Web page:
Bryan Kramer is all about the art of the share. At next week’s Adobe’s Summit, the social business strategist, author, speaker, and president/CEO of Silicon Valley digital agency PureMatter will be speaking about sharing as a competitive advantage. He will explore what he believes is a new way to deliver value in this experience-based world, as well as what prompts us to rethink how, what, why, and where we share ideas to influence our global tribe.
CMO.com caught up with Kramer last week to get a glimpse into his session. (Click here to view the Summit agenda and register. Enter code CMDC17 for an additional $200 discount.)
CMO.com: “Shareology,” the title of your latest book, is a very interesting topic. Could you give me the elevator pitch—how you describe it succinctly?
Kramer: Sure. The concept behind “Shareology” is how sharing powers the human economy. It’s basically the what, why, when, where, and how people and brands share. “Shareology: How Sharing is Powering the Human Economy” is actually my second book. My first book is called “There Is No B2B or B2C: It’s Human to Human.” The new book is actually more of an in-the-trenches book about how to share. So they are kind of companion books, although you can read one without the other.
CMO.com: How did you latch onto sharing being so important? You even talk about it in terms of the “global tribe.” Where did that idea come from originally?
Kramer: Well, originally, I wanted to prove to myself that sharing socially was something that could enhance a brand or a personal brand. So I interviewed hundreds of people on social and got eventually over 350,000 social followers. And those social followers turned into this whole premise of how sharing can reimagine what you’re working on or how you are doing things.
So that led to a TED Talk, and the TED Talk really was to prove that sharing can change your destination or your future. So, literally, from the stage of the TED Talk, I asked everybody in the audience to take a picture and share what they could share that could change the world. It trended globally, and we soon had more than 21 million impressions. We documented all of this great, rich data about where the shares went and realized that it really could do some pretty impressive stuff, which I’m going to get into in my talk at the Adobe Summit. I’m going to show exactly what happened. So a lot of that really proved the model of how sharing can branch out from just one room or one person and reach somebody on the other side of the Earth. How that message travels is really fascinating to me.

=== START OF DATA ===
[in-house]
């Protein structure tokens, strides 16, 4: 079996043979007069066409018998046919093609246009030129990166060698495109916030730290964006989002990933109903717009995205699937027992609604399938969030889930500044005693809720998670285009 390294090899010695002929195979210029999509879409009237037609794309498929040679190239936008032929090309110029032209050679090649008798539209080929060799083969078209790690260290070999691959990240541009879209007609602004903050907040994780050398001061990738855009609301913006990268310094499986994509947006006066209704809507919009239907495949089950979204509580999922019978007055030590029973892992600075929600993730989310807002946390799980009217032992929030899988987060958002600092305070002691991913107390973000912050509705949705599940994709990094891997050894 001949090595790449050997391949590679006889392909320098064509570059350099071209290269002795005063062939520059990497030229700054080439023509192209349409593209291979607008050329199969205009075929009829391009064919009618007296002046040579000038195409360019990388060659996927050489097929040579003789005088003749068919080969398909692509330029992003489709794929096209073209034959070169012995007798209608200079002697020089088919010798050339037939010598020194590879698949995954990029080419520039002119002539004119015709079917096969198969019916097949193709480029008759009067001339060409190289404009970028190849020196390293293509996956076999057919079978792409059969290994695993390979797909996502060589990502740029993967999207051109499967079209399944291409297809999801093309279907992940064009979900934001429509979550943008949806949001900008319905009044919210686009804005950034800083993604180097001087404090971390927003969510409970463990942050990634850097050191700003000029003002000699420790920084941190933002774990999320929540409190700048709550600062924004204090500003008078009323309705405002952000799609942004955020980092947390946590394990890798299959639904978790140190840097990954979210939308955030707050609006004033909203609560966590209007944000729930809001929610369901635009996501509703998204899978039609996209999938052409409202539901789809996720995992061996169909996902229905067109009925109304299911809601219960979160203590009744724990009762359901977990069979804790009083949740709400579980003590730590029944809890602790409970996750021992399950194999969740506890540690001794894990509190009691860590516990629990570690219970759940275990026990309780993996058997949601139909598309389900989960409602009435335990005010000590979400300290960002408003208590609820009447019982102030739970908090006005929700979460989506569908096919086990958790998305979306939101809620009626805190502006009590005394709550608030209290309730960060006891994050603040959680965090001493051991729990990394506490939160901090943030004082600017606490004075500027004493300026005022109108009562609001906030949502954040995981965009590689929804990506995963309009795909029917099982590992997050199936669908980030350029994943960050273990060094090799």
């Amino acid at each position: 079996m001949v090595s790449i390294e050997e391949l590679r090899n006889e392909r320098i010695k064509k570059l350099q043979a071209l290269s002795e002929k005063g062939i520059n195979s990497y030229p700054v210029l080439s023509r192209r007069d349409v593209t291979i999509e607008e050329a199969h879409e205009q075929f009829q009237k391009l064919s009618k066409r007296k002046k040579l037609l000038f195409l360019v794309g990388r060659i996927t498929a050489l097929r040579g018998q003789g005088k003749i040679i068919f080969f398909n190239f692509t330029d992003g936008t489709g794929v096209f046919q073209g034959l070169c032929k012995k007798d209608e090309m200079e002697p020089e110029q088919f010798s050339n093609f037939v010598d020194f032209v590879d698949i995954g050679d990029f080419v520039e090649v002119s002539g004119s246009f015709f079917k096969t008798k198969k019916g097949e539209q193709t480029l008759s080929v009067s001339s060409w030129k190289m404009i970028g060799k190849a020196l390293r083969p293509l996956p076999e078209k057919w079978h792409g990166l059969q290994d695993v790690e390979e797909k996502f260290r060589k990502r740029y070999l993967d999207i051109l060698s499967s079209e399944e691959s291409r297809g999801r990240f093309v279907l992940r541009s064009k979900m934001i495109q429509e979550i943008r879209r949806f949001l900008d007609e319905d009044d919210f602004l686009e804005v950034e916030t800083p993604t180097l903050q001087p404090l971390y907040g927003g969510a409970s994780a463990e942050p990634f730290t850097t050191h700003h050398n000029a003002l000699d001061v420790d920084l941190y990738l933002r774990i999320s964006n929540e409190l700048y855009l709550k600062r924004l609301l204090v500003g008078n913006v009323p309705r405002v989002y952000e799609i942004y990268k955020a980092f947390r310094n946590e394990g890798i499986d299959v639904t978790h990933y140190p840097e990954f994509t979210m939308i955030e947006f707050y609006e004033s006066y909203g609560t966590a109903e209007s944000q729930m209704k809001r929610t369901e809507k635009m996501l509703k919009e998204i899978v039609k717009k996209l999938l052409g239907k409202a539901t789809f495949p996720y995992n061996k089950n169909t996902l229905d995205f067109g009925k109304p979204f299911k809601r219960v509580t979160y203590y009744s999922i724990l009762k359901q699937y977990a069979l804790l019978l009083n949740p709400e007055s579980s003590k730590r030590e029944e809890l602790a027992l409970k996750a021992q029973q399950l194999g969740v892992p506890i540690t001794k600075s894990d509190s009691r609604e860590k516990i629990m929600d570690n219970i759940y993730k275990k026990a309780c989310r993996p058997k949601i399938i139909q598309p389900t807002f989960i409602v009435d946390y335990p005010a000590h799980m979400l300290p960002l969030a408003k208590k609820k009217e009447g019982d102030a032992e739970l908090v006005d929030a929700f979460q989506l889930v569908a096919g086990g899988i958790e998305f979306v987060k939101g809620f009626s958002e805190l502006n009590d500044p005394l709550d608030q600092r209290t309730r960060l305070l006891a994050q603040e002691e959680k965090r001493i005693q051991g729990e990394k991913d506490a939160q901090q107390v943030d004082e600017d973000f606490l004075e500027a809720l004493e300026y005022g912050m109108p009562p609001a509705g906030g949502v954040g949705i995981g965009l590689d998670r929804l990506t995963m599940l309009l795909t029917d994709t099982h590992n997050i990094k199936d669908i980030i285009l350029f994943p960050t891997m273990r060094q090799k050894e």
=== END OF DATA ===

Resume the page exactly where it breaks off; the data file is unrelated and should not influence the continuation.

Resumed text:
Back to your question: Why did I choose it? I think it’s fascinating how a share can travel around the world and touch certain people at the right times in the right place. So after the TED Talk, it basically grew from there.
CMO.com: Did you immediately recognize that sharing worked equally well in both personal and business situations?
Kramer: Yes, it was immediately apparent. The epiphany was when I realized that, when people share, there’s usually a cluster of people in any given topic that are talking around that topic.
So what the model proved is that there are people who have strong influences who can influence any given topic, which then goes to prove the idea of influence in marketing.
And influencers, right now, are some of the strongest, most powerful things that you can have on social media as a marketing communications tool. Your influence in marketing is a hot topic right now. That’s because these people, I believe, can spread things faster than companies can.
I also believe personal brands have a stronger brand than do company brands, in most cases. It’s the person or the human behind each brand that brings the brand up or down, and there are countless people in every company who you can think of who have that effect on each brand. Usually, they are executives. But, case in point, personal brands are starting to become—and are, in most cases—stronger than company brands.
So back to the original point: Influence is much stronger, and what it proved is, if you don’t have the power of a TED stage, you want to go find the top five or 50 influencers, and with them you can get your message heard just as quickly as buying an ad at the Super Bowl.
CMO.com: So does this go beyond the way marketers have been thinking about shares and influencers and such?
Kramer: Yes, because this is the first time that the triad of marketing powers—that’s the first time I ever said that, by the way—have come together. And what I mean by that is public relations, digital marketing, and demand generation. Each of those within a company or a marketing group typically operates separately. This is the first time a tactic has to work for all three together.
CMO.com: What should the attendees of your Adobe Summit session think about before they come, and what can they expect to get out of your session when they leave?
Kramer: A lot of people are wondering: What is going to happen to my marketing job in the next five or 10 years? Is it going to be automated? Is artificial intelligence going to take over? What’s happening with augmented reality and virtual reality, and what does that mean to my job?
If you’ve noticed, even on LinkedIn, they released the top 20 most relevant jobs, and marketing wasn’t one of them. So what does that mean to me?
That’s the question that I would be asking if I were coming into this session: What does that mean to my job as a human in the next five to 10 years, and how can I stay relevant? What they are going to be leaving with is the answer to that.